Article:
In addition to his years at the Seattle-area hospitals, he spent 12 years as the executive vice president and COO for St. Vincent Health System, a 23-hospital network in Indiana. A press release upon his departure and hiring by Franciscan Health stated “as the chief operating officer of the largest healthcare system in that state, he drove it from a financially struggling operation to the most profitable regional system in Ascension Health, the largest nonprofit health system in the U.S.”

Worden’s experience with such large-scale actions prompted a Bartlett board member to ask “how you would work here in Juneau with us — and also our competitor, who is very real — in order to keep us viable.” That was an apparent reference to SEARHC which, like Bartlett, has recently been significantly expanding its facilities and services — however Bartlett has also sustained significant financial losses during periods over the past year.

“It’s competing for the hearts and minds of your clinicians, competing with new services, competing with location,” Worden responded. He emphasized “the best way to compete is to compete by getting physicians,” which has proven a formidable task for Bartlett and other employers in Alaska suffering crisis-level workforce shortages.

In addition, morale problems among employees have been raised by several board members and other hospital executives, due to issues related to staffing shortages, allegations of poor quality care for some patients, and high turnover among leadership.

Worden’s salary and starting date have not been officially determined, but Solomon-Gross said he expects the new CEO to start within a month, and remain in the job for nine to 12 months while the search for a new full-time CEO is conducted.

Former CEO still getting paid

Keith, who living in Oklahoma prior to coming to Juneau, received a $400,000 annual salary when he was officially named Bartlett’s CEO on Aug. 15, 2022, $80,000 more than the previous full-time CEO Rose Lawhorne upon her appointment in the spring of 2021.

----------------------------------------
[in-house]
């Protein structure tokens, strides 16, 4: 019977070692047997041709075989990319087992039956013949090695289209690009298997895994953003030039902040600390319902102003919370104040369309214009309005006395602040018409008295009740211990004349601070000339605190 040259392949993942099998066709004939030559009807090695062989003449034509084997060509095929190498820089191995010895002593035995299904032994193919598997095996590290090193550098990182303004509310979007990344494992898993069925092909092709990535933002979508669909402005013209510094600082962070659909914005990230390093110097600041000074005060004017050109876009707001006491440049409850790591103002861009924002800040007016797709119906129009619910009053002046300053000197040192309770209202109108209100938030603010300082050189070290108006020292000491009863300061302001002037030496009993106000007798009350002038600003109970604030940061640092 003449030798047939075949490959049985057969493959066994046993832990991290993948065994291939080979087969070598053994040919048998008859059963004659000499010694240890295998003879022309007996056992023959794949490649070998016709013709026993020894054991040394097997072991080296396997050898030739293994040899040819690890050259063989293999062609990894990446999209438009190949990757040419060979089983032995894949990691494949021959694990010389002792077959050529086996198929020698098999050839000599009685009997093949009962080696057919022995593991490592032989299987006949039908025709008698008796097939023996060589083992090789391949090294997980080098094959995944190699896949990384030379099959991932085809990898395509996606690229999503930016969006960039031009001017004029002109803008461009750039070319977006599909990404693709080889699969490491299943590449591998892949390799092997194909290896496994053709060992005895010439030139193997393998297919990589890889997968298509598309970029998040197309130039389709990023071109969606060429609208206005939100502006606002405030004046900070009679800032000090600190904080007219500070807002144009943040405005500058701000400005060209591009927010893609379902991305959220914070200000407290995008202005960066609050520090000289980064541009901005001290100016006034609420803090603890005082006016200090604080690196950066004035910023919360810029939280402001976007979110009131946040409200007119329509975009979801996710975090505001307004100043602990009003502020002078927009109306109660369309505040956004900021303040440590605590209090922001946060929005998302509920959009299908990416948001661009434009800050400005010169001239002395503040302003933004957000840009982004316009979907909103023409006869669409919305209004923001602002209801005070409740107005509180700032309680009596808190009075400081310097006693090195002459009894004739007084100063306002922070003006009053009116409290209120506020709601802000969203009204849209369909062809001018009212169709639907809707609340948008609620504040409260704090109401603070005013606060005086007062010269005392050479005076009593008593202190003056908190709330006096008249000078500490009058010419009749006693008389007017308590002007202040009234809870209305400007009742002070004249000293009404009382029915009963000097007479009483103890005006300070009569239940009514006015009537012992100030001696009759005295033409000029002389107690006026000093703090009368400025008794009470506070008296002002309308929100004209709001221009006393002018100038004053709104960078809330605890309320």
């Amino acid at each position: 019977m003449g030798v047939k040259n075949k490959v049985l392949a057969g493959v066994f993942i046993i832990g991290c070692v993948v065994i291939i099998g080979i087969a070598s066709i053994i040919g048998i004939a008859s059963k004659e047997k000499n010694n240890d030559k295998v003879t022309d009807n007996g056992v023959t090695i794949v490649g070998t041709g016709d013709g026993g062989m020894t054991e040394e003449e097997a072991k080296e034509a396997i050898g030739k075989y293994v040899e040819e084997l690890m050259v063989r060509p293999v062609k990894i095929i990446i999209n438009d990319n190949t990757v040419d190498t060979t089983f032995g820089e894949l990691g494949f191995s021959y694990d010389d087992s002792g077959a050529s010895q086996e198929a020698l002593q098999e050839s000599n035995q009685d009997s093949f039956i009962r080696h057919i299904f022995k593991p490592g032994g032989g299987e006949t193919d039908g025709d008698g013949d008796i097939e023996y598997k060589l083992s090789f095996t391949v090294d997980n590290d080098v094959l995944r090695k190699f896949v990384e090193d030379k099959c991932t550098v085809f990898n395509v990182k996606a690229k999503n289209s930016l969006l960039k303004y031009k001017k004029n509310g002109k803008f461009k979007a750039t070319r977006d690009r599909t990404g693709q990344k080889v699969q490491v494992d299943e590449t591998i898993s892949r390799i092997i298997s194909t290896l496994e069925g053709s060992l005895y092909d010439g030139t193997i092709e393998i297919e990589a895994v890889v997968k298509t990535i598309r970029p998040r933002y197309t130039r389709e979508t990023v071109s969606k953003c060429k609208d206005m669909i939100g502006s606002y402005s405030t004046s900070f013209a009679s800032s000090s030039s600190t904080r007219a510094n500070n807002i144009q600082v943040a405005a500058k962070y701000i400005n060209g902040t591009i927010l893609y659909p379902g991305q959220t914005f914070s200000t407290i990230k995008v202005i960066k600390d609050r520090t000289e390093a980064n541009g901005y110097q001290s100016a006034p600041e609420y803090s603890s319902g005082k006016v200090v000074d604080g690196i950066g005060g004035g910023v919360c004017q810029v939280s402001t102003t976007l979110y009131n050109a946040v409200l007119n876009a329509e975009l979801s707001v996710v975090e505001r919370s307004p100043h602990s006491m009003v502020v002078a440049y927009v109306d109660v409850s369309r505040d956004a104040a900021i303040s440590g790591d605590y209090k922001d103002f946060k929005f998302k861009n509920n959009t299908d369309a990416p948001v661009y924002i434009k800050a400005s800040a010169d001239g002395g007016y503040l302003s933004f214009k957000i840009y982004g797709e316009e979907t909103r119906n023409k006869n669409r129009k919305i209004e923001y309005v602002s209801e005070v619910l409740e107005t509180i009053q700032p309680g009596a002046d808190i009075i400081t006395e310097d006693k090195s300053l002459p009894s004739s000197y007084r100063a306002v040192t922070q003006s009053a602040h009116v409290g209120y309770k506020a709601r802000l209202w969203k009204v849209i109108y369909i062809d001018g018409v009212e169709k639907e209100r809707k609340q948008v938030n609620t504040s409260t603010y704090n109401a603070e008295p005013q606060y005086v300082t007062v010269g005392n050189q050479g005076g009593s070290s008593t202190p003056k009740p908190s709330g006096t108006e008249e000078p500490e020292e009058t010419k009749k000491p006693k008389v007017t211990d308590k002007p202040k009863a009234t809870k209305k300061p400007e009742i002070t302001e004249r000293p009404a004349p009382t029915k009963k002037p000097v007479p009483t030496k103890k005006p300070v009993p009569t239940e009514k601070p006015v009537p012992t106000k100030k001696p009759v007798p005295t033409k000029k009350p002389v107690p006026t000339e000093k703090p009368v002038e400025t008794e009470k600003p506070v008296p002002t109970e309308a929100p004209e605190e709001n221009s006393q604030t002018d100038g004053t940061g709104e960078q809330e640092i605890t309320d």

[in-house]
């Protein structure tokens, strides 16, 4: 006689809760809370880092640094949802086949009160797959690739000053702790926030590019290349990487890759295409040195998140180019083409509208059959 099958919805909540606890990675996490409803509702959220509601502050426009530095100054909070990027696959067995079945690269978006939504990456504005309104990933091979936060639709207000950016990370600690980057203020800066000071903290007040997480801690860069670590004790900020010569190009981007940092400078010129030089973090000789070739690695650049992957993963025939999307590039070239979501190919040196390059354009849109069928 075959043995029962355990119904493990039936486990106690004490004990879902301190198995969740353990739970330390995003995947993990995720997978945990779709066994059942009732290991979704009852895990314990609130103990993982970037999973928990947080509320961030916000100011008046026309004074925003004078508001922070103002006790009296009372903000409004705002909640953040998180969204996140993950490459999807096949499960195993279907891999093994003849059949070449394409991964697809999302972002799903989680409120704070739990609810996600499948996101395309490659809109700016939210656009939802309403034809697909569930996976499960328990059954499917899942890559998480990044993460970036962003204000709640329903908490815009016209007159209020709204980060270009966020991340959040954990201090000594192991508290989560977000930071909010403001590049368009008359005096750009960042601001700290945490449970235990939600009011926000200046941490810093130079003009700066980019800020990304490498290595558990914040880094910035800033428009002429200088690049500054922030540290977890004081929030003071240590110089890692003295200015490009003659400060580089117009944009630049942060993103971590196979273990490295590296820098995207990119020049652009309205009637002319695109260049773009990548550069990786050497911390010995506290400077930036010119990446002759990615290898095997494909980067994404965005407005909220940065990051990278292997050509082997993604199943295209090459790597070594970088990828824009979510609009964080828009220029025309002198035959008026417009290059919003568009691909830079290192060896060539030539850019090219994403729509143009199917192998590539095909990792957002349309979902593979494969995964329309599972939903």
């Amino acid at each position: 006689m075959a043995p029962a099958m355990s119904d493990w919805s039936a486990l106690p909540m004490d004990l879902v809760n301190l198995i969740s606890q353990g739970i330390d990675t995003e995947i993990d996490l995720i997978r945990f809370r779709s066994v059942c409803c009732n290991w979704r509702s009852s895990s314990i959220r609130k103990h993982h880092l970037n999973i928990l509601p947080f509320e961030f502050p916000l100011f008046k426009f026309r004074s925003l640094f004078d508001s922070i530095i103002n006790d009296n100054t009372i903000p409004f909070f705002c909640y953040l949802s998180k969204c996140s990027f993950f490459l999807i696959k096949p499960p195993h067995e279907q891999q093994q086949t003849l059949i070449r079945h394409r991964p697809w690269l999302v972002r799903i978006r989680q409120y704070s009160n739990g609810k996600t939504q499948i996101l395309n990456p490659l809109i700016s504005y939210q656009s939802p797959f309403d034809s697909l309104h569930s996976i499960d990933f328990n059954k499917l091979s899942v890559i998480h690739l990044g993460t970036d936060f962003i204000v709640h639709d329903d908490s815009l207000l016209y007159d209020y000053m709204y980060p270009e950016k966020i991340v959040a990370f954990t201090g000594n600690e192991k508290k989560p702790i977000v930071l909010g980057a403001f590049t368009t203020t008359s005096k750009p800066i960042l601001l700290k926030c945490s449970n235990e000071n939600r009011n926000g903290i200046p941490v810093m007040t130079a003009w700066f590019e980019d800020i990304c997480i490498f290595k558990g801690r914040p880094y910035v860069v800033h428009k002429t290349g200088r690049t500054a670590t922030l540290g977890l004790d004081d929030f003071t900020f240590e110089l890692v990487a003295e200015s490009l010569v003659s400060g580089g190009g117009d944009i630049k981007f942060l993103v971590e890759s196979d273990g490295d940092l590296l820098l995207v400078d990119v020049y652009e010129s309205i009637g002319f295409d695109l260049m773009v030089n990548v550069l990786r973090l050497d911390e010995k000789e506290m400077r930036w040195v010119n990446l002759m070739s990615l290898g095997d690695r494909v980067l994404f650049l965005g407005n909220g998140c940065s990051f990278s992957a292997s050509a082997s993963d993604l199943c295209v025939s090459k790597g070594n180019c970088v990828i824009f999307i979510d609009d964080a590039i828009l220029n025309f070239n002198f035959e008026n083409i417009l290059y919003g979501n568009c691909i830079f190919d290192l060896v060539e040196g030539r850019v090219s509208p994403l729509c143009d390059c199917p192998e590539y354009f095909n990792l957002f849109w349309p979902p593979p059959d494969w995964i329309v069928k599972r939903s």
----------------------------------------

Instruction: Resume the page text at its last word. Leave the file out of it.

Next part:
Keith agreed to stay for a 90-day transition period after submitting his resignation on Aug. 1 of this year. But he departed the state weeks ago and is not shown as participating in a board meeting after his resignation was accepted Aug. 4 — including an Aug. 15 meeting when Nate Rumsey, the hospital’s executive director of business development and strategy, was named the initial acting CEO.

Hardin, referring to a statement issued by Keith calling his departure a “retirement,” stated Wednesday the transition period is still officially in effect.

“In David’s retirement announcement he shared his ‘hope for the future is that there’s stronger unity between the Assembly and the Board about the strategic direction of the hospital,’” Hardin wrote. “Mr. Keith’s compensation was unaffected; he continues to be available for consultation to our senior leadership team.”

Also resigning at about the same time as Keith — and agreeing to a 90-day transition period — was Chief Financial Officer Sam Muse, who is still actively working at the hospital. Hardin stated no decision has been made about a replacement for that position

“The hospital has been actively recruiting for a CFO, and interviews have been held with several interim and permanent candidates,” she wrote. “An offer has not yet been made.”

• Contact Mark Sabbatini at mark.sabbatini@juneauempire.com or (907) 957-2306.